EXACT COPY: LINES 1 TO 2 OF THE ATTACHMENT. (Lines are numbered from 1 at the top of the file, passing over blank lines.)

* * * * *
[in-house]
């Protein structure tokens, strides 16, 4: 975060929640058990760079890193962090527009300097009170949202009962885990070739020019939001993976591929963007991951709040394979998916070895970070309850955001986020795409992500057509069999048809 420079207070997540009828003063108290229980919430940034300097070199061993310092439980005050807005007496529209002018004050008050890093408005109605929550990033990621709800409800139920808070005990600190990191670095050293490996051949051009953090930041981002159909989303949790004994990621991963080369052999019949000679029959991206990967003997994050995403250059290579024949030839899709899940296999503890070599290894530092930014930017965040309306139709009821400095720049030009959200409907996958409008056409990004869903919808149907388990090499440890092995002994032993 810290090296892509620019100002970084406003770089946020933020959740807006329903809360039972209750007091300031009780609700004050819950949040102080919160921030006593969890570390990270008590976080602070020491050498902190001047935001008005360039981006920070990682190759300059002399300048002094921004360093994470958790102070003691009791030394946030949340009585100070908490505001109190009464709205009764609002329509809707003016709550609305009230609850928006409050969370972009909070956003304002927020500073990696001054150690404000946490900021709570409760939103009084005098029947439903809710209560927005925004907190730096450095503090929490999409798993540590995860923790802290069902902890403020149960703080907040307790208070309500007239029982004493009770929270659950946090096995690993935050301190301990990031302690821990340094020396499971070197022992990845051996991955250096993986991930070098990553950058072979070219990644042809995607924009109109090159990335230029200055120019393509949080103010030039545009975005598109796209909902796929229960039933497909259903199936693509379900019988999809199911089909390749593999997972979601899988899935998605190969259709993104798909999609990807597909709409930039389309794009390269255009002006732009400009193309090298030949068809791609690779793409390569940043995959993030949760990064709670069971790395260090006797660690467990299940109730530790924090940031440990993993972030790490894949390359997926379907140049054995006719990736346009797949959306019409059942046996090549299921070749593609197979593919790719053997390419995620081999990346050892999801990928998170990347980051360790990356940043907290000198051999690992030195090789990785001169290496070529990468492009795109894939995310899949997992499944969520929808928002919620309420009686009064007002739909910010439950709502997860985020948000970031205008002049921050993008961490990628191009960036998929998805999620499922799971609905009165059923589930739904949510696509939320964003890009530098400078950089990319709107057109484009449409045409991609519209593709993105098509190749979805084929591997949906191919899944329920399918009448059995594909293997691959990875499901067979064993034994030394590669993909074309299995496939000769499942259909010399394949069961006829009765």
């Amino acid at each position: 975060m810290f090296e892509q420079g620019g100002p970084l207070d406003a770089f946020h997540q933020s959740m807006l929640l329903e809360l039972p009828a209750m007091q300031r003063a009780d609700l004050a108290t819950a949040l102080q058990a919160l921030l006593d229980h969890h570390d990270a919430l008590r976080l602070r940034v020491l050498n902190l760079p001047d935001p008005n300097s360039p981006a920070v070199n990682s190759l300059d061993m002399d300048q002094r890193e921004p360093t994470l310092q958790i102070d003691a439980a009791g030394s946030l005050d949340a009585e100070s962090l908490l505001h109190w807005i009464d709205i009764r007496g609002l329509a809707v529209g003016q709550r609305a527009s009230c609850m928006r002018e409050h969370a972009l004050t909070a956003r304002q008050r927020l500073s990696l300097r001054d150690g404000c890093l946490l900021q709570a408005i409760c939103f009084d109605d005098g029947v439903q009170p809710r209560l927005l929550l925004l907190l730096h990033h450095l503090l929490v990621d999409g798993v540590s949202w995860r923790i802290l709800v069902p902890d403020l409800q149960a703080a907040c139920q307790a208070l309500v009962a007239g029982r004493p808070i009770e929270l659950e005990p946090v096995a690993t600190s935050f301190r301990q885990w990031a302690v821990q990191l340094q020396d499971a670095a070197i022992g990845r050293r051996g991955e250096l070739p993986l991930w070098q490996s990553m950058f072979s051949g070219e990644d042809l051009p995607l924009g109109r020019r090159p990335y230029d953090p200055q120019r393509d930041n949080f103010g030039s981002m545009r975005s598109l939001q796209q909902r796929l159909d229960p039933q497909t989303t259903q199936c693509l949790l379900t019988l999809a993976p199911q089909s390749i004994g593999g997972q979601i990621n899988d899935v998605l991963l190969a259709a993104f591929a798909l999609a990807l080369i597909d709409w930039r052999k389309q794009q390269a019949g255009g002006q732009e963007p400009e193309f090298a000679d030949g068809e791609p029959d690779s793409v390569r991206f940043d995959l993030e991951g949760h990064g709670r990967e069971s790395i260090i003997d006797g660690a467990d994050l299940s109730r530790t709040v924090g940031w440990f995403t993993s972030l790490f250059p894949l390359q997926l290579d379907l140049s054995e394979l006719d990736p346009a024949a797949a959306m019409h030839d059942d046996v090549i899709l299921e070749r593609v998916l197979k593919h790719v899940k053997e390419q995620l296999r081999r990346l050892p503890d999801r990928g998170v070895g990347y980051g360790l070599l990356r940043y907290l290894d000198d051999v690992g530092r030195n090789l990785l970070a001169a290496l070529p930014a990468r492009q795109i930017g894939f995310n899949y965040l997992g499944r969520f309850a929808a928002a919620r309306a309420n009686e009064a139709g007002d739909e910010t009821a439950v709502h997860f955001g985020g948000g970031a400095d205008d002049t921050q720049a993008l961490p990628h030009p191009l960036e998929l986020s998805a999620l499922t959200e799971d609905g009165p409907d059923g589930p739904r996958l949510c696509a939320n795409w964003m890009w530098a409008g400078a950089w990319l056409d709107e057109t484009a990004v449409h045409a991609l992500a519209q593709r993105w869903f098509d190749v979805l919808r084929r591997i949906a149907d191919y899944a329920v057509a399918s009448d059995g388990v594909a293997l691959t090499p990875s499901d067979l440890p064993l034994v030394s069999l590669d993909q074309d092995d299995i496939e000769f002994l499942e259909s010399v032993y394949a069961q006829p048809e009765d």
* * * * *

[in-house]
């Protein structure tokens, strides 16, 4: 975060929640058990760079890193962090527009300097009170949202009962885990070739020019939001993976591929963007991951709040394979998916070895970070309850955001986020795409992500057509069999048809 420079207070997540009828003063108290229980919430940034300097070199061993310092439980005050807005007496529209002018004050008050890093408005109605929550990033990621709800409800139920808070005990600190990191670095050293490996051949051009953090930041981002159909989303949790004994990621991963080369052999019949000679029959991206990967003997994050995403250059290579024949030839899709899940296999503890070599290894530092930014930017965040309306139709009821400095720049030009959200409907996958409008056409990004869903919808149907388990090499440890092995002994032993 810290090296892509620019100002970084406003770089946020933020959740807006329903809360039972209750007091300031009780609700004050819950949040102080919160921030006593969890570390990270008590976080602070020491050498902190001047935001008005360039981006920070990682190759300059002399300048002094921004360093994470958790102070003691009791030394946030949340009585100070908490505001109190009464709205009764609002329509809707003016709550609305009230609850928006409050969370972009909070956003304002927020500073990696001054150690404000946490900021709570409760939103009084005098029947439903809710209560927005925004907190730096450095503090929490999409798993540590995860923790802290069902902890403020149960703080907040307790208070309500007239029982004493009770929270659950946090096995690993935050301190301990990031302690821990340094020396499971070197022992990845051996991955250096993986991930070098990553950058072979070219990644042809995607924009109109090159990335230029200055120019393509949080103010030039545009975005598109796209909902796929229960039933497909259903199936693509379900019988999809199911089909390749593999997972979601899988899935998605190969259709993104798909999609990807597909709409930039389309794009390269255009002006732009400009193309090298030949068809791609690779793409390569940043995959993030949760990064709670069971790395260090006797660690467990299940109730530790924090940031440990993993972030790490894949390359997926379907140049054995006719990736346009797949959306019409059942046996090549299921070749593609197979593919790719053997390419995620081999990346050892999801990928998170990347980051360790990356940043907290000198051999690992030195090789990785001169290496070529990468492009795109894939995310899949997992499944969520929808928002919620309420009686009064007002739909910010439950709502997860985020948000970031205008002049921050993008961490990628191009960036998929998805999620499922799971609905009165059923589930739904949510696509939320964003890009530098400078950089990319709107057109484009449409045409991609519209593709993105098509190749979805084929591997949906191919899944329920399918009448059995594909293997691959990875499901067979064993034994030394590669993909074309299995496939000769499942259909010399394949069961006829009765």